Showing posts with label champagne fine. Show all posts
Showing posts with label champagne fine. Show all posts

Wednesday, 9 December 2009

Ooops; Nice Buns; Tongue on post; Tadic’s fizzy fine; and Paper batteries.

Late again today, I blame the Government and the fact that I didn’t sleep (again) last night, the TV is really crap between 1am and 5am, except for Morse which was ruined by a little man in the corner of the screen performing sign language and fascinated me so much that I lost the plot completely, so I watched a film I had recorded-Rocky 3 or was it 4, or it could have been 2, followed by Holby Shitty just to remind me of the poxy day I had dealing with the NHS.

Anyway, it seems that the Quality of life in dear old Blighty has been ranked by the Audit Commission this info can be found at One Place, the all new sparkly useless site which doesn’t work, at least not on my laptop, or maybe it is because I use IE8.

And it now appears that 6.7 Million people from overseas are now living in Britain, in its annual overview of population figures, the ONS said one in 11 people in the UK had been born abroad.

Nearly 25% of all births in England and Wales in 2008 were to foreign-born women - another record.

Immigration Minister Phil Woolas said the figures did not account for those immigrants who were returning home.

The births to foreign-born women made up 170,834 out of the total of 708,711.

Immigrants from Eastern Europe, for example, had 25,000 children.

The statistics agency also projected that the UK's population would increase by nearly 10 million in the next 25 years, a rate which is almost double that recorded in the last quarter of a century.

The ONS estimated there would be 71.6 million people living here by 2033, up from 61.4 million now.

Why would all those people want to come to a third world country, or am I missing something?

First up:

From over the wet thing, if you can actually be from anywhere on the web: The Transportation Security Administration (TSA) operating manual, posted on a federal procurement website last spring, spells out technical settings of X-ray machines, explosives detectors and other passenger and luggage screening details.

TSA officials confirmed the lapse, and former agency officials and congressional critics said the oversight exposed practices that were implemented after the September 11 attacks and following other security incidents.

"It increases the risk that terrorists will find a way through the defences," Stewart Baker, a former assistant secretary at the Department of Homeland Security (DHS), said.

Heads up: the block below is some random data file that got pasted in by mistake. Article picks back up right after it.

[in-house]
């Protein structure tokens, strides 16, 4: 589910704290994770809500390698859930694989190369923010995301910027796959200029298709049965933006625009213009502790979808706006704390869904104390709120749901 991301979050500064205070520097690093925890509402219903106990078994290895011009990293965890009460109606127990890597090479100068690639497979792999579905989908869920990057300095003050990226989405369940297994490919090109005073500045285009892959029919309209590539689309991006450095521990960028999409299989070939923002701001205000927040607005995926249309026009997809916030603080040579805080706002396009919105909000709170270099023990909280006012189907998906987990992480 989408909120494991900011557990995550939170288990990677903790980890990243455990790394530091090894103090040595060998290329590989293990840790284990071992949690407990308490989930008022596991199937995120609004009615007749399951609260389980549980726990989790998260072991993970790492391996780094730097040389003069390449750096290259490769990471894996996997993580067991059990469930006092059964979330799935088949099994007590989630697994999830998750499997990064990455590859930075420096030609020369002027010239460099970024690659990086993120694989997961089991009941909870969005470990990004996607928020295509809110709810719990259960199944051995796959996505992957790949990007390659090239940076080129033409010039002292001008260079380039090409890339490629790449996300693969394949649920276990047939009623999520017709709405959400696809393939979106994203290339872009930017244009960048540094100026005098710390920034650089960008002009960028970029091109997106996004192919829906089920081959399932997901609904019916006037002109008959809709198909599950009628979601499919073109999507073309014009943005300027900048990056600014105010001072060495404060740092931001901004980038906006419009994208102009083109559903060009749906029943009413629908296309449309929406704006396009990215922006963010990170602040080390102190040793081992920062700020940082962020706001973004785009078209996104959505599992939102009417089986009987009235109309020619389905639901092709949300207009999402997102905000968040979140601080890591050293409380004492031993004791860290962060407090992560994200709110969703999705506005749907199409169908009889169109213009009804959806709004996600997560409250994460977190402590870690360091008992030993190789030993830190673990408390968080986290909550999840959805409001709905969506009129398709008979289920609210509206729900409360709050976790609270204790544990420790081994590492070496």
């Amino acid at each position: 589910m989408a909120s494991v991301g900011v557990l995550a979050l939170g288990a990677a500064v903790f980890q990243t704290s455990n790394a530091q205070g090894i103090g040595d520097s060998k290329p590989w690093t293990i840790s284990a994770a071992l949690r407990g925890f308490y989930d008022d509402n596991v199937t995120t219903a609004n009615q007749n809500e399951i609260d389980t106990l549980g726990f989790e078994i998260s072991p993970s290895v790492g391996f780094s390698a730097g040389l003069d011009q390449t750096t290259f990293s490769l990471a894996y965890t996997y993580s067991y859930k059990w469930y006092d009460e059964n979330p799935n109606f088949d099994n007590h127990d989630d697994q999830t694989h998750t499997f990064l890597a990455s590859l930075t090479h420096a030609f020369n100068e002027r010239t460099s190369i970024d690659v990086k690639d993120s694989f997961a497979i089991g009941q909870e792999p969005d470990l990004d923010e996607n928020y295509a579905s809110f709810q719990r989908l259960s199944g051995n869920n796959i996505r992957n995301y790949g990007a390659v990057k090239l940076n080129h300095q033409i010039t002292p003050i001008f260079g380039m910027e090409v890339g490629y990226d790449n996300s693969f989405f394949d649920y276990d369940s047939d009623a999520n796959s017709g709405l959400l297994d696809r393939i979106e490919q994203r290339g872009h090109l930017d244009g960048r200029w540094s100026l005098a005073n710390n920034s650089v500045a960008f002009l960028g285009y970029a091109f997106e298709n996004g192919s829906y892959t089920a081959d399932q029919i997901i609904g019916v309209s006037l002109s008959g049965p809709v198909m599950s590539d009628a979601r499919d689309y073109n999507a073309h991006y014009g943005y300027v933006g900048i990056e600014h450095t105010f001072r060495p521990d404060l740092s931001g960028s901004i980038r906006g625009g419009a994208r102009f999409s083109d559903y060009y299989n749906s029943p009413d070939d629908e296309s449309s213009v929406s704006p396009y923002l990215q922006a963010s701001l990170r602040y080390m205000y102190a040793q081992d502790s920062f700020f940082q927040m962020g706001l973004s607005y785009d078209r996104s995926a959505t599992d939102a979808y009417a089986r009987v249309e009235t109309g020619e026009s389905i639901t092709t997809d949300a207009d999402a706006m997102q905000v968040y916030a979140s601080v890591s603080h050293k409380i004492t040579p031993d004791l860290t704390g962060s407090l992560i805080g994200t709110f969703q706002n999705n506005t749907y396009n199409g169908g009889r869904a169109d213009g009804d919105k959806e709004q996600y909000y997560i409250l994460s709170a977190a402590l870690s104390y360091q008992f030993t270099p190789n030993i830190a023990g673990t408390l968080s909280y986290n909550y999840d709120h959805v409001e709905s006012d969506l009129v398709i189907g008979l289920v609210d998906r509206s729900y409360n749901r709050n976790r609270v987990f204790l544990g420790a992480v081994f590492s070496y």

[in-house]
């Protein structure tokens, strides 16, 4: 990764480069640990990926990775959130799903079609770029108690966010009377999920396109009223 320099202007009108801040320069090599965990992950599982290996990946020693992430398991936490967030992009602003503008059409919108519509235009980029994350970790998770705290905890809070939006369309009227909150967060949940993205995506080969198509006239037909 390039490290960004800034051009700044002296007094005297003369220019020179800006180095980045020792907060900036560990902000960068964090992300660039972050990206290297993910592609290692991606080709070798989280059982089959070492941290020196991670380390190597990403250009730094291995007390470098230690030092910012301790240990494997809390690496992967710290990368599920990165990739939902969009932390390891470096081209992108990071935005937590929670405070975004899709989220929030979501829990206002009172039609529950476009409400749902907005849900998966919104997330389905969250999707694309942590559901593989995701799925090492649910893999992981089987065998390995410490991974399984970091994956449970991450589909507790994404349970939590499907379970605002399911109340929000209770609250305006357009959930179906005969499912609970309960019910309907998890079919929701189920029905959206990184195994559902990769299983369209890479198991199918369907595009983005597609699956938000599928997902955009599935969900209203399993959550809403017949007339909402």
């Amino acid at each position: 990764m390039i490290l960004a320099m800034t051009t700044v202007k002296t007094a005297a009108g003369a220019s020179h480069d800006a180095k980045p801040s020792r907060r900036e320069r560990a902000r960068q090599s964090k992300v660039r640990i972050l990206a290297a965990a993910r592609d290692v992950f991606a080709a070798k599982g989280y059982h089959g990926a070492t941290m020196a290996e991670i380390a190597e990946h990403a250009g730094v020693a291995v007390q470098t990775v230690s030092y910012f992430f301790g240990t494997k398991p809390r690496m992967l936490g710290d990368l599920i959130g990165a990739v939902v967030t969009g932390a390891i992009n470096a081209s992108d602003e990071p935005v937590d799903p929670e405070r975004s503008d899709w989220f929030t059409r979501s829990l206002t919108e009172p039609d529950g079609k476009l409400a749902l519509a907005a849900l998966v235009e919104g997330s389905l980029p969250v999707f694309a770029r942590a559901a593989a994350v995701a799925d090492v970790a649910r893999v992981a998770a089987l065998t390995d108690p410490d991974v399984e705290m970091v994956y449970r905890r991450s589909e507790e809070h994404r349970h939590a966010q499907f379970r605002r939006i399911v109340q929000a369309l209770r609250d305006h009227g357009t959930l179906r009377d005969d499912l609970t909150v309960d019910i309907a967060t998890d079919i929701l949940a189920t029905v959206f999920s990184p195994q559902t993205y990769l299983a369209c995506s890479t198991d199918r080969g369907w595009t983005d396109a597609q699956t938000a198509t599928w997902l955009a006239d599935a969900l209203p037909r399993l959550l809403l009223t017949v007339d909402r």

The 93-page document also includes pictures of credentials used by US politicians, CIA employees and federal air marshals and describes when certain firearms are permitted past the checkpoint.

The manual was posted on the internet in redacted form but blacked-out passages were easily recovered, TSA officials said.

A second former DHS official said the mistaken posting of the secrets was more a public relations blunder than a security risk because TSA manuals are circulated widely in the aviation community.

TSA officials said the agency was conducting an internal review of the case.

"TSA has many layers of security to keep the travelling public safe and to constantly adapt to evolving threats," the agency said in a statement.

"TSA is confident that screening procedures currently in place remain strong."

Let’s hope so.

From underneath: The search for Australia's best backside will begin tonight in Longreach in central western Queensland.

The Julia Creek Dirt and Dust Festival runs Australia's Best Butt Competition every year in April.

But the first heat of the contest is being held in Longreach tonight.

Organiser Margie Ryder says it is not necessarily the smallest or best shape that will win.

"It's not about the looks, it's about how you can move it, wriggle it, [it] can be any size ... it's just a lot of fun and get your mates there and make sure they cheer you on," she said.

"Make sure your jeans are tidy though ... we've got strict rules and we'll stick to them, like you have to be over 18, you have to be wearing jeans, they can't have any holes in them and you can't be intoxicated."

Ms Ryder says the contest is also now looking to expand interstate.

"I think it's very close to being one big national heat, where we'll take it to Queensland, New South Wales, South Australia ... it will go that way," she said.